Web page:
Memphis currently has 18 players on its roster, having been granted three extra slots by the league via the hardship provision. The Grizzlies have four players who are signed to 10-day contracts, though Briante Weber‘s, Ray McCallum‘s and Alex Stepheson‘s pacts all expire this weekend. Since all three are on their initial 10-day contract with the team it will still have the option to hold onto them for another 10-days, or Memphis could move on and add another player like Farmar to the mix.

Farmar last played in the NBA in 2014/15, appearing in 36 games for the Clippers and averaging 4.6 points, 1.2 rebounds and 1.9 assists in 14.7 minutes per contest. He had expressed his willingness to join an NBA squad via a 10-day pact back in January after parting ways with Israel’s Maccabi Tel Aviv, with whom he signed last July. For his career, Farmar’s numbers are 7.7 points, 1.9 rebounds and 2.9 assists to accompany a slash line of .423/.374/.734.

And-Ones: Nets, Mullin, Stoudemire

Current St. John’s coach and former Warriors GM Chris Mullin, who is from Brooklyn, is a name that Ohm Youngmisuk of has heard in regards to the Nets’ new head coaching vacancy (Twitter link). This is the first mention of Mullin in connection to the Nets that we’ve learned of and it is not yet known how serious a candidate he is to consider.

In other news regarding the Nets’ shakeup today, Mike Mazzeo of hears reports that claim former GM Billy King will advise in the search for his successor are “totally true” (Twitter link).

Here’s more from around the basketball world:

  • Amar’e Stoudemire considered signing with the Suns, which is one of his former teams, over the summer before he joined the Heat, opting to instead play on a title contender, Paul Coro of the Arizona Republic reports (scroll down). The Suns drafted Stoudemire in 2002. He captured the Rookie of the Year award and made five All-Star teams with the Suns. “That’s why I chose Miami, but Phoenix is still not ruled out,” Stoudemire said. “I have a lot of basketball left in me.” Stoudemire, 33, will be a free agent again this summer.
  • Point guard Jordan Farmar, who last played in the league in 2014/15 for the Clippers and is mostly known for his time with the Lakers, wants to be back in the NBA and would not turn down a 10-day contract, international journalist David Pick reports (on Twitter). Farmer parted ways with Israel’s Maccabi Tel Aviv today after signing overseas in July, according to the team’s Twitter (h/t Sportando’s Emiliano Carchia).
  • Tyson Chandler‘s four-year, $52MM pact with the Suns was one of the summer’s worst free agent deals because the 33-year-old has struggled mightily with his new team, Alex Kennedy of Basketball Insiders opines. Omer Asik‘s contract with the Pelicans and Kyle Singler‘s deal with the Thunder also made Basketball Insiders’ list.
  • After making the playoffs last season and then signing Greg Monroe, the Bucks are a disappointing 15-24, but with young stars on the roster, Milwaukee’s position is still an enviable one going forward, Ian Thomsen of writes. There is still a lot of hope that the Bucks can contend beyond this season because Jabari Parker is 20, Giannis Antetokounmpo is 21 and Monroe is 25, Thomsen adds. With another top-10 pick likely coming in June, the Bucks remain in good shape for the long-term, Thomsen contends.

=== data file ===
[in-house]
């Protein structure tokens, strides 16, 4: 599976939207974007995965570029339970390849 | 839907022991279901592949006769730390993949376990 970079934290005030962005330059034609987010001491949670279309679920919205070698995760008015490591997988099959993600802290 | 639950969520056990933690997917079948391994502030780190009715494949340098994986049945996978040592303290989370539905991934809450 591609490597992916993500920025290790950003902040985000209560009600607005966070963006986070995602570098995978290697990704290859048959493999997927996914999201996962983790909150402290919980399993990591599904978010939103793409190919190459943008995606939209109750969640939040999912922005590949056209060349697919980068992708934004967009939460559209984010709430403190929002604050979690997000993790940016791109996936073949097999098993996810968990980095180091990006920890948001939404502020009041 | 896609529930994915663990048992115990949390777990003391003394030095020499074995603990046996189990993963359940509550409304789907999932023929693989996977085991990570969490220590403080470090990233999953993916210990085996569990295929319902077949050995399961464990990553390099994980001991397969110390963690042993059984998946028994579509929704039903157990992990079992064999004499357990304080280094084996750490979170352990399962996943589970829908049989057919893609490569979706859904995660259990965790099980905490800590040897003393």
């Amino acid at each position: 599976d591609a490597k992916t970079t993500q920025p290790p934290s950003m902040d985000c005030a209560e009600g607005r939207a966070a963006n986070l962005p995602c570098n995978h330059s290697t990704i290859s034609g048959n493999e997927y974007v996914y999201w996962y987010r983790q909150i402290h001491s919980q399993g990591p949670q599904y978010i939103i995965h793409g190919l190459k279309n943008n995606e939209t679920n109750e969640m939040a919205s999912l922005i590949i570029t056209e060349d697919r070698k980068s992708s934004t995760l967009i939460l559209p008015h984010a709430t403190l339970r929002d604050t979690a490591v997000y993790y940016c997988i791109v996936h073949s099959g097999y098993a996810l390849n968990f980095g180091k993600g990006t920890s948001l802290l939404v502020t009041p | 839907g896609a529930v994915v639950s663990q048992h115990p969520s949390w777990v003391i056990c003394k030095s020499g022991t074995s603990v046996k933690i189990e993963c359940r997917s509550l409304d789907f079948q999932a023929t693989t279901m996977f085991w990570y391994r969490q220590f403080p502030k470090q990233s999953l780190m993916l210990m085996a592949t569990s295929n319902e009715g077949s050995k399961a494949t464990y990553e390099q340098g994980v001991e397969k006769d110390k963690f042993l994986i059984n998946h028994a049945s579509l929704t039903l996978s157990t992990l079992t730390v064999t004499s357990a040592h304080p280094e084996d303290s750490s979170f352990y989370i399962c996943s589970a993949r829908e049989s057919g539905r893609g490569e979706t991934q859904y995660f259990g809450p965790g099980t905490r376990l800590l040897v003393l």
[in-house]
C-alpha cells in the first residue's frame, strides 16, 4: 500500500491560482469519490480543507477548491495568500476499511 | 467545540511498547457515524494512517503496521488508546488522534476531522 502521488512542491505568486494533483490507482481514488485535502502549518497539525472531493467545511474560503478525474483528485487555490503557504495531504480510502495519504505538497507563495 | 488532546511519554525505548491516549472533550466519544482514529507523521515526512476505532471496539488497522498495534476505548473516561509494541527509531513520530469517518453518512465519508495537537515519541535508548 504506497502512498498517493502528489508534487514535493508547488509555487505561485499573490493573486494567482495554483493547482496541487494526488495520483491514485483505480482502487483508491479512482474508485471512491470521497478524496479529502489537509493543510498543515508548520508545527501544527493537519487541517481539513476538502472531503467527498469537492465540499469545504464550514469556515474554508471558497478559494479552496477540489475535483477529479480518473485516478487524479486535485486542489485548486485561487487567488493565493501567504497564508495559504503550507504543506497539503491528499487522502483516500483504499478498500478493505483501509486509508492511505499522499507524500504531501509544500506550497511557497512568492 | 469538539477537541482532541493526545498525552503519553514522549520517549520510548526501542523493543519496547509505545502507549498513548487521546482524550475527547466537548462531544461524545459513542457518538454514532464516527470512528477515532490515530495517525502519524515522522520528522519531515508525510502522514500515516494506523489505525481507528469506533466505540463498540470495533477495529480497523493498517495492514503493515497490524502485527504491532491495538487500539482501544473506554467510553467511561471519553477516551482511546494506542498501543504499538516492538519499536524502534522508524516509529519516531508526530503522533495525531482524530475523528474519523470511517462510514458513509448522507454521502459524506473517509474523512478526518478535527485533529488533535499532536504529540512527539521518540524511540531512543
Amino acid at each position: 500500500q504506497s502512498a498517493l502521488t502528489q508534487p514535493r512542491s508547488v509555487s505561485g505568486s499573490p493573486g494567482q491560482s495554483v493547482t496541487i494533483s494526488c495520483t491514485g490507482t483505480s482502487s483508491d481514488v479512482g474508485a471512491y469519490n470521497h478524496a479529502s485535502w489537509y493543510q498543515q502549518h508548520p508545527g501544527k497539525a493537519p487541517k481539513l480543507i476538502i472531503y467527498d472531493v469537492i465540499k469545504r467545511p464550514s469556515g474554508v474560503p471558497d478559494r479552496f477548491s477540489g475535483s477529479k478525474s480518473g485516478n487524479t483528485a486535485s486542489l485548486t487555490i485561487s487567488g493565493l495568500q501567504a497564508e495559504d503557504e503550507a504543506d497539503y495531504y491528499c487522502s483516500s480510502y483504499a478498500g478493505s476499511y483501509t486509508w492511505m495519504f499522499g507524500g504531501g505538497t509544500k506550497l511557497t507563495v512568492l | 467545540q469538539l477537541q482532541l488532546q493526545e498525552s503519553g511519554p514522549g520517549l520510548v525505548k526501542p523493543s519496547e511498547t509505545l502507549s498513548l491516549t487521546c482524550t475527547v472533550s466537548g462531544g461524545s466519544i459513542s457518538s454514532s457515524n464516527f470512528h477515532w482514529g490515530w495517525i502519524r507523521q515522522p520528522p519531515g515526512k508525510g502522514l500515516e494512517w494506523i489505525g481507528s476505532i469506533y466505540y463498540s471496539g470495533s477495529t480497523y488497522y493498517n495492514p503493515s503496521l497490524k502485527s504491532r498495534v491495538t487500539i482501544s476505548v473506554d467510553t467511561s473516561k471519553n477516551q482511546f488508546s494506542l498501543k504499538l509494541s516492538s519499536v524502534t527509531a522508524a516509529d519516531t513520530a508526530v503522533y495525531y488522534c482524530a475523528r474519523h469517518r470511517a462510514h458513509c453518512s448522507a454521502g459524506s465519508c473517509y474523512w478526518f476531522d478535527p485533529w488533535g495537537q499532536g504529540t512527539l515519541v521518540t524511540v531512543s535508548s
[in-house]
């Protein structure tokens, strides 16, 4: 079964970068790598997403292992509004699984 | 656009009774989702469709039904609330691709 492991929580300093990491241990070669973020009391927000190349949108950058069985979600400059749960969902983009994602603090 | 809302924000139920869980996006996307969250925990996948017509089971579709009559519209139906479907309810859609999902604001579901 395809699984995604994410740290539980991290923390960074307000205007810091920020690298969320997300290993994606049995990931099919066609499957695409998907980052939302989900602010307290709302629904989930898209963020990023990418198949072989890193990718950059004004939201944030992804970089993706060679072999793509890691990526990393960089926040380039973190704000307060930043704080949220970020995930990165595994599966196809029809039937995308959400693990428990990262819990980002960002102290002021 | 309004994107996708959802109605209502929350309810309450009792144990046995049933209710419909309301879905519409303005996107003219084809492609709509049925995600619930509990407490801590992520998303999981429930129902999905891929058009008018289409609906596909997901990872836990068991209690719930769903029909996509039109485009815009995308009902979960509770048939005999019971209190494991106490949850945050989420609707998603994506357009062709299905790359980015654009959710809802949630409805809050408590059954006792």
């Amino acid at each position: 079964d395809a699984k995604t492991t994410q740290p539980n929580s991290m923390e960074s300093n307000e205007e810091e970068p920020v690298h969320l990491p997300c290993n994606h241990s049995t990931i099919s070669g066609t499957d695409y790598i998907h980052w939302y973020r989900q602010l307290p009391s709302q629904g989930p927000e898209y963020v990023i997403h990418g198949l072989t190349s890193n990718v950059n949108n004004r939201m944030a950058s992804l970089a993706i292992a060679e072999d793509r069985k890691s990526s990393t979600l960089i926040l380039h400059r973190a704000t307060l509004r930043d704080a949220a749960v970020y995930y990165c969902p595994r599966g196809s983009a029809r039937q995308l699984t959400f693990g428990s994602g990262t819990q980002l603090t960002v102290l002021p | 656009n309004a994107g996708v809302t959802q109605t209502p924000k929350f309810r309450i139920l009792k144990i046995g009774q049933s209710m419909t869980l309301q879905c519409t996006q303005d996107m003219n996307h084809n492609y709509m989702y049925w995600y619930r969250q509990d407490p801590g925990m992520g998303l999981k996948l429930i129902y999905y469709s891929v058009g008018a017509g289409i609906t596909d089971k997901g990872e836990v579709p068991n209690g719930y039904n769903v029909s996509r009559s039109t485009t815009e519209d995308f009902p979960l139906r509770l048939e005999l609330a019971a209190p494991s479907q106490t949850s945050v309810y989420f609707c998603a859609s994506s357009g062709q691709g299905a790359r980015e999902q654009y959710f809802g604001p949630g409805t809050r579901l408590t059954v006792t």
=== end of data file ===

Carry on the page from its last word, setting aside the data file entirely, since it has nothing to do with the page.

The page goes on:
And-Ones: Drummond, Farmar, Mekel

The Pistons could reap greater cap flexibility for next summer if they wait until then to sign Andre Drummond as a restricted free agent instead of giving him an extension this summer, but the team will leave that choice to the Jeff Schwartz client, writes Vince Ellis of the Detroit Free Press. Drummond reportedly wants an extension, so it would seem it’s a strong bet he’ll end up with one before the October 31st rookie scale extension deadline. Here’s more from around the NBA and related circles:

  • Jordan Farmar has signed with Israel’s Maccabi Tel Aviv, the team announced (hat tip to David Pick of Agent Tony Dutt searched for NBA deals for the point guard who spent part of last season with the Clippers, but found nothing, as Pick hears (Twitter link).
  • Maccabi Tel Aviv management pushed for the deal with Farmar, while the coaches were higher on former Mavs and Pelicans point guard Gal Mekel, according to Pick, who earlier reported that Mekel and the team had a verbal agreement on a three-year deal with NBA out clauses (Twitter links). However, fellow Israeli club Hapoel Jerusalem is still pursuing Mekel, who remains in talks with teams from the NBA and Europe, reports Marc Stein of (on Twitter).
  • Lakers co-owner Jeanie Buss clarified in a radio appearance on KPCC-FM last week that this past year was the first on brother Jim Buss‘ three-year window to guide the team to at least the Western Conference Finals, as Baxter Holmes of details. Jim Buss would resign his job as executive VP of basketball operations if the Lakers aren’t back to that point by the end of the 2016/17 season, his sister said.
  • The Lakers, Heat, Knicks, Suns and Pelicans have expressed interest in Justin Hamilton, reports Darren Wolfson of 1500 ESPN Twin Cities (Twitter link). The Timberwolves elected not to retain the right to match offers for him when they decided against making a qualifying offer.
  • Serge Ibaka failed to meet an incentive worth $100K this past season, so his cap hit for the Thunder for this coming season shrinks by that amount, to $12.25MM, reports Eric Pincus of Basketball Insiders (on Twitter). That’s unlikely to matter for the Thunder, who are expected to be well above the cap and exceed the tax line. Ibaka’s salary for tax purposes will be determined based on the bonuses that he either triggers or doesn’t trigger this coming season, whereas last season’s figures only affect his cap number.
  • The Nuggets are hiring German national team coach Chris Fleming, former Magic assistant Wes Unseld Jr., and Kings assistants Ryan Bowen and Micah Nori as assistants to new head coach Michael Malone, reports Christopher Dempsey of the Denver Post. They’ll join Bulls assistant Ed Pinckney, who’s also reportedly joining the Denver coaching staff.